Emerging-market stocks rebounded from a five-month low as higher oil and China’s pledge to look at policies favoring growth boosted shares of energy and material companies.
The MSCI Emerging Markets Index climbed 0.6 percent to 902.09 at the close in New York. Russian oil producers OAO Surgutneftegas and OAO Tatneft added more than 4.5 percent to lift the Micex Index by the most in three months. Brazil’s Bovespa fell 1 percent as clothing retailer B2W Companhia Global do Varejo slipped to a record low. Indian stocks rallied in Asia as Oil & Natural Gas Corp. surged the most since 2010.
Oil gained 76 cents to settle at $90.66 a barrel, rising from a seven-month low, on the New York Mercantile Exchange. It’s the fourth time prices have risen this month. China’s leaders pledged to intensify “fine-tuning” of policies in the second government statement in four days, signaling a commitment to growth as domestic demand slows and Europe’s debt crisis escalates.
“It’s an opportunity” after the recent drop in developing-nation stocks, Geoffrey Dennis, global emerging-market strategist at Citigroup Inc. in New York, said in an interview on Bloomberg Television. “The market will go higher in the long term because the Chinese economy will get a lot better in the second half with policy easing.”
The number of Americans filing first-time claims for unemployment insurance payments was little changed last week, adding to evidence the labor market recovery may have paused, Labor Department data showed today.
Consumer confidence in the U.S. improved last week for the first time in a month. The Bloomberg Consumer Comfort Index (COMFCOMF) was minus 42 in the seven days ended May 20 after an almost four-month low of minus 43.6 in the prior period.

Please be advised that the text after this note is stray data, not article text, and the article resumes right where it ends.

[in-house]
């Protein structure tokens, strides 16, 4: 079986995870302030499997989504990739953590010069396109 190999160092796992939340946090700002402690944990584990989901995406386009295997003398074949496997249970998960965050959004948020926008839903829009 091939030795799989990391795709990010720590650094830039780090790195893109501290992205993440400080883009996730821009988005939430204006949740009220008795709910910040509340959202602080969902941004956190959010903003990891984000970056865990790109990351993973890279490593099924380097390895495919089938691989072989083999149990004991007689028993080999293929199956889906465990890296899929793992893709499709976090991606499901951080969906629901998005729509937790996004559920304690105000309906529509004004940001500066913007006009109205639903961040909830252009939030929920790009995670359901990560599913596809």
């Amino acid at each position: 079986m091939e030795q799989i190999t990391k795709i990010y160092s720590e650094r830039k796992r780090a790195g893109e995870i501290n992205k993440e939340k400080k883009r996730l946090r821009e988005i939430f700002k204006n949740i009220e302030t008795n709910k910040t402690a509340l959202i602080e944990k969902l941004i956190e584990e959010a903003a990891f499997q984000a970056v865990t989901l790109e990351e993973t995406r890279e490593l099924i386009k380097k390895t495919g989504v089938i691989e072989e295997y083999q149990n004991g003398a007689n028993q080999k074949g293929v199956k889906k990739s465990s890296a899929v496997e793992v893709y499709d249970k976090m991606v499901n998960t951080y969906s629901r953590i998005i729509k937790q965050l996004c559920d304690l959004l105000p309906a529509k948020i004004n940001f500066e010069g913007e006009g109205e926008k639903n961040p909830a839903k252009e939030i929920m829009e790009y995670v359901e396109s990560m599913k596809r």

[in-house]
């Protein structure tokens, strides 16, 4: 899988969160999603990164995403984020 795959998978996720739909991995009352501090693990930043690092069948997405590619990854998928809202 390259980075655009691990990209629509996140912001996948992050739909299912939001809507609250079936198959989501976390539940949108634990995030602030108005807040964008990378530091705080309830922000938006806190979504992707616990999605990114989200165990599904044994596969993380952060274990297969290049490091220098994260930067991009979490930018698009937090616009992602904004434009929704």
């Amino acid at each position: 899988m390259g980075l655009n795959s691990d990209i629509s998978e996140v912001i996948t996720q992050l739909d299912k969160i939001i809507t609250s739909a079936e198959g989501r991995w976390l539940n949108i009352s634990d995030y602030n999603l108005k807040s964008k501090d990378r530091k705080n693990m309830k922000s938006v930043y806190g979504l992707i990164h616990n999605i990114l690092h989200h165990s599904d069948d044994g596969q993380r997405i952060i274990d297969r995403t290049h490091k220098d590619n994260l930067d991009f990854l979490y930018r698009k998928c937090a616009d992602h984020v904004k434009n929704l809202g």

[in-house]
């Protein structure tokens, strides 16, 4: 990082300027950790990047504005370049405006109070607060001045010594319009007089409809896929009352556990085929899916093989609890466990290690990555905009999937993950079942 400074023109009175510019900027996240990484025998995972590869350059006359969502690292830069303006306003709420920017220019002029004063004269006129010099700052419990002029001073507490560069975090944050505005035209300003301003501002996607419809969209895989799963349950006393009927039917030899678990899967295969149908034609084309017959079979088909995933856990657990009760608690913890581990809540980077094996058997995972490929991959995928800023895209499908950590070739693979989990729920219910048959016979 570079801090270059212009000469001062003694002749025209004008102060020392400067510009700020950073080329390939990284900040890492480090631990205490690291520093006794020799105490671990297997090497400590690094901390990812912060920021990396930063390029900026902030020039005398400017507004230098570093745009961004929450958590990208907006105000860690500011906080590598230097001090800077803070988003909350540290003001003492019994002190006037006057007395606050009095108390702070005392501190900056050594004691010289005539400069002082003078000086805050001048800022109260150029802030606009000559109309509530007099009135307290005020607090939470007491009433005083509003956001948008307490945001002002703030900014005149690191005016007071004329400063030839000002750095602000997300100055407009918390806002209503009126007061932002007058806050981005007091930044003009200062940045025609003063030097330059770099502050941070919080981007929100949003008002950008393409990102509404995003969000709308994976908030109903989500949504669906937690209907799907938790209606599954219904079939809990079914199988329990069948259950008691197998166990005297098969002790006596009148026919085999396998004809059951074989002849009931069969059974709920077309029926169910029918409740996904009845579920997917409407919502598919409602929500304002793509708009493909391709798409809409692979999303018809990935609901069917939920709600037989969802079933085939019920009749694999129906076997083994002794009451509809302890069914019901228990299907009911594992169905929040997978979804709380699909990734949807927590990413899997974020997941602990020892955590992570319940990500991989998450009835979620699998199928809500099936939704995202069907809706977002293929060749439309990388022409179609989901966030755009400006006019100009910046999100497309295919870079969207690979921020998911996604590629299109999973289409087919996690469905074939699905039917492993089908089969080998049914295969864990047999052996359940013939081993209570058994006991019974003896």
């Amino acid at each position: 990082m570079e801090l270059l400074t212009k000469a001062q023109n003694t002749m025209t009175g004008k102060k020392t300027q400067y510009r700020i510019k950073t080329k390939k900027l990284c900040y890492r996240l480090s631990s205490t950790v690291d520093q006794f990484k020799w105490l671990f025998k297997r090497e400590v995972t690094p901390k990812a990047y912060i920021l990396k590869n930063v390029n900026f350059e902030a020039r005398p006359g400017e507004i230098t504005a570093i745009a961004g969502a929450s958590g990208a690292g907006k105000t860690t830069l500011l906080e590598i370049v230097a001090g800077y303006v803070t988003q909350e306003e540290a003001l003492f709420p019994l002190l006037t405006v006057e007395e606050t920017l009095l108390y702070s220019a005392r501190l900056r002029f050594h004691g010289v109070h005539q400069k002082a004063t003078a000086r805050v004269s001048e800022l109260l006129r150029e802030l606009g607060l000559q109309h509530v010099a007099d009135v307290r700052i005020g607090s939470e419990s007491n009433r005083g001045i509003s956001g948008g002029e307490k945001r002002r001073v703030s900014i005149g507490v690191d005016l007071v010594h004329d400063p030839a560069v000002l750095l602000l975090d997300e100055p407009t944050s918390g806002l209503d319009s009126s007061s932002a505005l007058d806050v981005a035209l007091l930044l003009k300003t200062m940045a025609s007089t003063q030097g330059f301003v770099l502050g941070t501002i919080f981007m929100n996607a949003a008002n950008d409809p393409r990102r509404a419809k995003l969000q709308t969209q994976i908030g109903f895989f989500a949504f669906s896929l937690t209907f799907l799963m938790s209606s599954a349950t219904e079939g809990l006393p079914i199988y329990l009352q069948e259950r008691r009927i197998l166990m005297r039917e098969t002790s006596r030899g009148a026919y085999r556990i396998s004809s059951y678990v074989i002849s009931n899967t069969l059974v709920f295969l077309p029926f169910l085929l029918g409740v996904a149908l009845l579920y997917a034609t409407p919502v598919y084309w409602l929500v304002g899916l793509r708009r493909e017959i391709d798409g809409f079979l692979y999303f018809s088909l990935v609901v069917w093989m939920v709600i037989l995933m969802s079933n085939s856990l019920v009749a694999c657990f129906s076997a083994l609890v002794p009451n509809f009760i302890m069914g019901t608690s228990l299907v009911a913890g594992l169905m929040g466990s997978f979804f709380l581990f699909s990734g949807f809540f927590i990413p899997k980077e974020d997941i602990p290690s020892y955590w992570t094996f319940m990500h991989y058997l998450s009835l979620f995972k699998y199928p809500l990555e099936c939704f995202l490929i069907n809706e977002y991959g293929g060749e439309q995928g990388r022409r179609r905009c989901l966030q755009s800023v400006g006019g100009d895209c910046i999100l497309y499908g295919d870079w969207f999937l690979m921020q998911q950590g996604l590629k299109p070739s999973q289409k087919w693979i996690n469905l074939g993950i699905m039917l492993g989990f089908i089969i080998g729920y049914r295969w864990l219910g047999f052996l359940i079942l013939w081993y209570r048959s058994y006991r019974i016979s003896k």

The MSCI Emerging Markets Index, down 1.6 percent this year, trades at 9.7 times estimated earnings, compared with 11.7 for the MSCI World Index of advanced nations, which has added 0.8 percent in 2012.
The developing-nation gauge’s 14-day relative strength index, which tracks momentum by comparing closing prices with daily trading ranges, was at 22.4 today, the 12th day below 30. A reading of 30 or below is a signal some investors use to indicate prices may be about to rise.
Russia’s benchmark gauge rallied 2.2 percent, the most since Feb. 24 after it fell 3.4 percent to the lowest level since July 2010 yesterday. OAO Taftneft climbed 5.8 percent to lead advances in the index. Surgutneftegas jumped 4.6 percent.
B2W Varejo retreated 6.1 percent to lead declines on Brazil’s Bovespa, which declined 1 percent in Sao Paulo. Shares of B2W fell to 6 reais, the lowest level since the company went public in 2005. MMX Mineracao & Metalicos SA, an iron-ore producer, slipped 3 percent.
South Africa’s FTSE/JSE Africa All Share Index (JALSH) jumped 0.5 percent, recovering from its biggest sell-off in seven weeks. AngloGold Ashanti Ltd. (ANG), the country’s biggest producer of the metal, rose 3.7 percent.
Hungary’s BUX Index (BUX) jumped 0.6 percent after its biggest fall in more than six months. OTP Bank Nyrt., the country’s largest lender, rose 1.1 percent. The Czech Republic’s PX index added 0.1 percent while Turkey’s ISE National 100 Index slid 1.5 percent.
The Shanghai Composite Index (SHCOMP) dropped 0.5 percent after a private survey showed the nation’s manufacturing may shrink for a seventh month. The 48.7 preliminary reading for a purchasing managers’ index released by HSBC Holdings Plc and Markit Economics today compares with a final 49.3 for April.
Indian stocks rallied the most in Asia amid speculation the government will take more steps to curb the region’s worst current-account deficit after allowing the first increase in gasoline prices in almost seven months. Oil & Natural Gas added 5.9 percent.
The BSE India Sensitive Index gained 1.7 percent, the steepest climb since March 30.
Finance Minister Pranab Mukherjee has pledged to restrict the subsidy program that spans diesel to fertilizers to less than 2 percent of gross domestic product this fiscal year as he tackles a shortfall in government finances. Standard & Poor’s last month lowered the nation’s rating outlook to negative from stable, citing slowing economic growth and a widening deficit.
The extra yield investors demand to own emerging-market debt over U.S. Treasuries declined eight basis points, or 0.08 percentage point, to 400, according to JPMorgan Chase & Co.’s EMBI Global Index.